After curing, adjust the pH levels to that of about 8.1 to 8.4.
Rinse your substrate with saltwater, and then add slowly to your aquarium. This process should be done gradually, rather than all at once, so be sure to use a ladle of some sort. Should your live rock get any on its surface, make sure to remove it.
Then, let the tank settle. This is a great time to ensure that all the levels in your tank are properly achieved.
Make a reading daily, so as to confirm the conditions are aligned before adding in fish.
Choose Your Fish
Before adding fish, you’ll, of course, need to decide on the species to purchase! This isn’t a matter of aesthetic choice, but of compatibility.
Will your fish be well suited in the tank conditions you’ve created, or does the aquarium need to be further tailored?
What are the species’ behaviors, and which tank mates do they pair well with? Do those tank mates need altered conditions as well?
This guide can help you figure out the best fish for your saltwater tank while considering all these parameters.
This video gives examples of some fish suitable for a saltwater tank setup.
Add Your Fish
Now comes the fun part – adding fish to your aquarium. Before you can add the fish, however, make sure to keep them in quarantine.
A quarantine tank is a separate aquarium that has similar conditions to your main tank. Quarantine is necessary to guarantee that your fish don’t have diseases that can pass on to other tank mates; it also allows the fish to acclimatize in their new environment.
After quarantine, add one or two fish at a time. This will help your tank adjust to the added biomass of the fish, ensuring that levels can still keep up with the new additions.
Should you need to adjust the conditions of the tank, do so slowly. Of course, you’ll need to wait and see if the tank can level out the conditions all on its own.
If you have elected to add invertebrates to your tank, now is the time to do so.
Invertebrates are a great way to keep your tank clean, as they can remove the organic debris that has fallen to the bottom of your aquarium.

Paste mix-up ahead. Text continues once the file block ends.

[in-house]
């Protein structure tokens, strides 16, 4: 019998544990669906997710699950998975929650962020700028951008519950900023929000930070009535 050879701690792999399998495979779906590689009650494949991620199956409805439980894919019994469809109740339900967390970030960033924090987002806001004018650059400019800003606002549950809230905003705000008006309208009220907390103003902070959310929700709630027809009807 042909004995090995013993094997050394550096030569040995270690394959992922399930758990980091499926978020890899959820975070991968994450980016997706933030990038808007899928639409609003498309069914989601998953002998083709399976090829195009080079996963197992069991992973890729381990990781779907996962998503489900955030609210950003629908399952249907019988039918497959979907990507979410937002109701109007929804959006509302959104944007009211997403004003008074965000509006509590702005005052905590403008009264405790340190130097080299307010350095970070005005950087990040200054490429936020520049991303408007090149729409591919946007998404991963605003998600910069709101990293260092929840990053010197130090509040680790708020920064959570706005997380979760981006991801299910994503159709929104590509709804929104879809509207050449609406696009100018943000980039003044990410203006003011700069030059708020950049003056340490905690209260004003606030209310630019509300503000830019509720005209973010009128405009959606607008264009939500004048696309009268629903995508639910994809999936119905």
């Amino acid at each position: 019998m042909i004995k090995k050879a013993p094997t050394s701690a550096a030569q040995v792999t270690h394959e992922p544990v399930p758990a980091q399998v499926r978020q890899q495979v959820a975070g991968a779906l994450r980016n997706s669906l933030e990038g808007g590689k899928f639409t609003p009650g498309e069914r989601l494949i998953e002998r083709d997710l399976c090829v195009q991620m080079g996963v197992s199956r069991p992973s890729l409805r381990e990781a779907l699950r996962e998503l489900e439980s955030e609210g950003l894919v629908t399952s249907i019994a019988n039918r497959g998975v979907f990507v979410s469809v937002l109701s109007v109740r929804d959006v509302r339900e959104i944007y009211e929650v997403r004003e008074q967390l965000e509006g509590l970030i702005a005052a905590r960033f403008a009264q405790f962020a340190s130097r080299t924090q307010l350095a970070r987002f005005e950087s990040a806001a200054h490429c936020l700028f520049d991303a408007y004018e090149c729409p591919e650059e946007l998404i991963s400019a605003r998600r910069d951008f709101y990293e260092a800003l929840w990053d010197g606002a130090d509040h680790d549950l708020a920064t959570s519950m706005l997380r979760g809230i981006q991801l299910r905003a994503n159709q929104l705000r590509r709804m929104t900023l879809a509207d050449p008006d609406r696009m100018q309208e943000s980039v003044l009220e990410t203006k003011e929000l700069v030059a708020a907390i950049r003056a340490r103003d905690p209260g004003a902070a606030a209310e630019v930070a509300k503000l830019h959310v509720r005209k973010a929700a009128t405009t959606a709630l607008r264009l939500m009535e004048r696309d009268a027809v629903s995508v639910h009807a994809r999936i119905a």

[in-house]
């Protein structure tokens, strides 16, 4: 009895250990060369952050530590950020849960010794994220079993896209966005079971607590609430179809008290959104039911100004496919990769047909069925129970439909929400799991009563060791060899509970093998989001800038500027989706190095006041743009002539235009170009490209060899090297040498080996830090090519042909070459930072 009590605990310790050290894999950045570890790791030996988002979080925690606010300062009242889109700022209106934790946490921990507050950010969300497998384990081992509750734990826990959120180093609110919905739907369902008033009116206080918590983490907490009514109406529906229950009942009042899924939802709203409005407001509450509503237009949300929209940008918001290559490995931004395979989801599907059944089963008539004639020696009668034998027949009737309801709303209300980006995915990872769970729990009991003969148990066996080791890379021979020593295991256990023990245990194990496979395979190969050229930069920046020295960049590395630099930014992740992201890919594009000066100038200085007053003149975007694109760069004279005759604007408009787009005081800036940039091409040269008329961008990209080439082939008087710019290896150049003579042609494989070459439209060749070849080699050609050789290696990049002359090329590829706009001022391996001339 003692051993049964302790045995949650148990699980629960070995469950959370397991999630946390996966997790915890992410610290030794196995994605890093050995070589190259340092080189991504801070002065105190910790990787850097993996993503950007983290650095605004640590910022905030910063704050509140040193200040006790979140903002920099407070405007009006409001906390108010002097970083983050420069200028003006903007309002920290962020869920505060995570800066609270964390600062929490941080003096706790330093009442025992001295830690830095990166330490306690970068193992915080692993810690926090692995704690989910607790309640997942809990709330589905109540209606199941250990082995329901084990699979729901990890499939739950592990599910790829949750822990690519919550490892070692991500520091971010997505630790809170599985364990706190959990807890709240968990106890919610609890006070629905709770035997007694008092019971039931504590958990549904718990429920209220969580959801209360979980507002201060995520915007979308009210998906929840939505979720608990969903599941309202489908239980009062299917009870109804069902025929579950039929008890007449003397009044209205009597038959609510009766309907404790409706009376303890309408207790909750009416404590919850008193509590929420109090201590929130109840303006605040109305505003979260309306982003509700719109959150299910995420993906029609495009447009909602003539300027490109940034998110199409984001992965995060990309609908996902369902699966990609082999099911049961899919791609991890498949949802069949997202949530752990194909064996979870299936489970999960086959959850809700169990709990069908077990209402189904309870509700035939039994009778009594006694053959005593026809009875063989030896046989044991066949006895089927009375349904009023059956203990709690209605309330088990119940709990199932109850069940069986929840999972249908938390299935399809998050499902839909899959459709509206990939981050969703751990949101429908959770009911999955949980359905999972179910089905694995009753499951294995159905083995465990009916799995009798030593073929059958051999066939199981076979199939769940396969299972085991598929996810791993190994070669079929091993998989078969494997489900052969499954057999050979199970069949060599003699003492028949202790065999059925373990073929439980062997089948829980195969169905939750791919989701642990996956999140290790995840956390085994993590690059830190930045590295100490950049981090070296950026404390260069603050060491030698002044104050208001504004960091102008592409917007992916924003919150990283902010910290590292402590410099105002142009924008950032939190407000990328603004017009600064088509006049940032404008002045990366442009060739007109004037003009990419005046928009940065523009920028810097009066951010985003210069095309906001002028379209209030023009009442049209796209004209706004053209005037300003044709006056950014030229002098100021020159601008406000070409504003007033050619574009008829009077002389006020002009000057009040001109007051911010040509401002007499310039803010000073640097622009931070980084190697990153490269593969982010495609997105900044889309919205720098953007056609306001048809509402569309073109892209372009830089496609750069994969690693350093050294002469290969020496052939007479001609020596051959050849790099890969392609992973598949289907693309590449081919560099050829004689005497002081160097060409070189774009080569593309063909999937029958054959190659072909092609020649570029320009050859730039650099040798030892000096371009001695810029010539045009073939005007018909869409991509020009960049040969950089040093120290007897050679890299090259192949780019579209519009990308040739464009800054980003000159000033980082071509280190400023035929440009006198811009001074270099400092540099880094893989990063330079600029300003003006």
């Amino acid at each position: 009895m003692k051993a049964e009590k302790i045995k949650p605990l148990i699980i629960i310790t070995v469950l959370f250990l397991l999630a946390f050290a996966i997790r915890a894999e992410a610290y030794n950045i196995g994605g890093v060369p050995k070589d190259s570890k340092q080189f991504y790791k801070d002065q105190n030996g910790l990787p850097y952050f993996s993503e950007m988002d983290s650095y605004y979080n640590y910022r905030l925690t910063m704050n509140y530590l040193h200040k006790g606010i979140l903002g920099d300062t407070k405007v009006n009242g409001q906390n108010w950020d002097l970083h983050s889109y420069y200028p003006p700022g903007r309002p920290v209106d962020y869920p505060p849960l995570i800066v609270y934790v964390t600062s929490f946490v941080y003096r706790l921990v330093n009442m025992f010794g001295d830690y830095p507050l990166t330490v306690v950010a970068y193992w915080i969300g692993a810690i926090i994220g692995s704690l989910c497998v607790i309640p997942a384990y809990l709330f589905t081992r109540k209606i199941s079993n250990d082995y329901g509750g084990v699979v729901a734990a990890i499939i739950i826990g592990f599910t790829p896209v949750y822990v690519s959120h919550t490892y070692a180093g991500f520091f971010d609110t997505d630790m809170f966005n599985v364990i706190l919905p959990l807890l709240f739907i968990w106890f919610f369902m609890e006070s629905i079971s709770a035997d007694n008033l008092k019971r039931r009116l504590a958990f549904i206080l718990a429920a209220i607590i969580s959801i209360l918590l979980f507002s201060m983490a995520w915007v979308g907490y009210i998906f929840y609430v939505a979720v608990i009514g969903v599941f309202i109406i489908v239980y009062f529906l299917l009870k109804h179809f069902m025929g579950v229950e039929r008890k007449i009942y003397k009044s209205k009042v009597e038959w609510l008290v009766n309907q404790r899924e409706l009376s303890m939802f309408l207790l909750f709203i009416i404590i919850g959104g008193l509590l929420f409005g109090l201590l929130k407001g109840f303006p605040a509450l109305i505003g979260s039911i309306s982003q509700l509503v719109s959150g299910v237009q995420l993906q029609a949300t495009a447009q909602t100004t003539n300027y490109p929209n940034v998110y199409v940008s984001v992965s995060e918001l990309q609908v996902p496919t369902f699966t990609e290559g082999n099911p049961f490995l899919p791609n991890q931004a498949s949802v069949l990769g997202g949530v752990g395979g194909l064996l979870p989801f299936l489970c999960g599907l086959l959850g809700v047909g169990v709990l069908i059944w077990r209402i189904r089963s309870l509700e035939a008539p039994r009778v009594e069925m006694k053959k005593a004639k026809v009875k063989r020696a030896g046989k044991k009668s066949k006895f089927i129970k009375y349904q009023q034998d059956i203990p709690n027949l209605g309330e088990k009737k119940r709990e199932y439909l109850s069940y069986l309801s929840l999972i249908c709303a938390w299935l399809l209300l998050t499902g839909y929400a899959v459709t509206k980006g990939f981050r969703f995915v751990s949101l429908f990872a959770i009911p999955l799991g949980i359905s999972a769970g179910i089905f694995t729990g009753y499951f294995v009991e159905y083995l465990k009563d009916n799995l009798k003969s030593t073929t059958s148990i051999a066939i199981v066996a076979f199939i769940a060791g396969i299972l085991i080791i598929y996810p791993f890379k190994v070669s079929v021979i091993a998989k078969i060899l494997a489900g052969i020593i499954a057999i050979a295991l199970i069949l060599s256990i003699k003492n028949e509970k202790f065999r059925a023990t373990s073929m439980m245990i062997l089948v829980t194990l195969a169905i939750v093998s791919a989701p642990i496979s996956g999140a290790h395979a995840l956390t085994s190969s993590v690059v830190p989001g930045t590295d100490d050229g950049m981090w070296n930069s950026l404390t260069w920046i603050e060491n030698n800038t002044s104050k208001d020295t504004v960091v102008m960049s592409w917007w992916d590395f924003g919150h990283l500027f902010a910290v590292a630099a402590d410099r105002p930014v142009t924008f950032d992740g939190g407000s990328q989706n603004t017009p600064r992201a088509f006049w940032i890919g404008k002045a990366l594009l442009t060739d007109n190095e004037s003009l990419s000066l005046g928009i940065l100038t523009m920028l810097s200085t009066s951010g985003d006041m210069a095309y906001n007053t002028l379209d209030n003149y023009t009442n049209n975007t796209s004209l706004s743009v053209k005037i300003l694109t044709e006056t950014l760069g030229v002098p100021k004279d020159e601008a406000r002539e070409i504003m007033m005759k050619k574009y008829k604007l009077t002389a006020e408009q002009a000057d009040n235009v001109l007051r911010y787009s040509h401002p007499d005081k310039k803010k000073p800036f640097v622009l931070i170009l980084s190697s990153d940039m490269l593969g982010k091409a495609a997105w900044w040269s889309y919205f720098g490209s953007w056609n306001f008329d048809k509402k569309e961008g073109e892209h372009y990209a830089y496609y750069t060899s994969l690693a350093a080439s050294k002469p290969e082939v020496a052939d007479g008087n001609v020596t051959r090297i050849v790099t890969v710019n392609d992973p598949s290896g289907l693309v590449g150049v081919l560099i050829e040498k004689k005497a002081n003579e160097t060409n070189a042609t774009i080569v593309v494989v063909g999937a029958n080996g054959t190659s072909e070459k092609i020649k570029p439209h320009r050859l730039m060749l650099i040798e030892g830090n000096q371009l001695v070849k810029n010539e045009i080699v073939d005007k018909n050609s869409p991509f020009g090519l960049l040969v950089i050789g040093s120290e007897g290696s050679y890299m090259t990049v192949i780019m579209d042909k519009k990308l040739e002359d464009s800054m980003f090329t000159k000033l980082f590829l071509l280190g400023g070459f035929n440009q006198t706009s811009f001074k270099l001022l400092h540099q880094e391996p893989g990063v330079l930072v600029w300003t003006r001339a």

As with the fish, make sure to quarantine your invertebrates before adding them to your main tank.
Maintenance is a key part of owning a saltwater tank, and is arguably the most difficult task for you to handle.
It can be a rigorous process, but with enough time, you will get used to the routine of checking your tank and its unique levels.
At least once a week, make sure to test the conditions of your water to ensure that everything is up to snuff.
Should there be an issue, you can modify this with water conditioners, a filter change, or specialized tablets designed to reverse irregularities. So long as your testing kit can identify the problem, fixing it is as simple as adding or removing an element.
Be sure to change a fourth of the water once a month, and clean out your filters at the same time.
Even with invertebrates, organic matter will build up and begin to affect the quality of your tank. By keeping it regularly cleaned, your fish will continue to live healthily in a fresh environment.
The Spruce Pets also recommends keeping a tank log book to record the conditions of your tank as well as any changes that you made yourself, such as adding fish or equipment.
This will help you more readily identify mistakes, should there be an unexpected change to your aquarium.
Here’s a video explaining more on a saltwater tank setup.
Your New Saltwater Aquarium
While saltwater tanks are harder to set up than freshwater varieties, most of the difficulty associated with them is in the wait.
It takes significantly longer to set up a saltwater aquarium, but with enough patience, you can be rewarded in the form of a thriving, colorful ecosystem.
Even beginners can enjoy this change of scenery, with enough dedication.
What’s your favorite saltwater tank setup?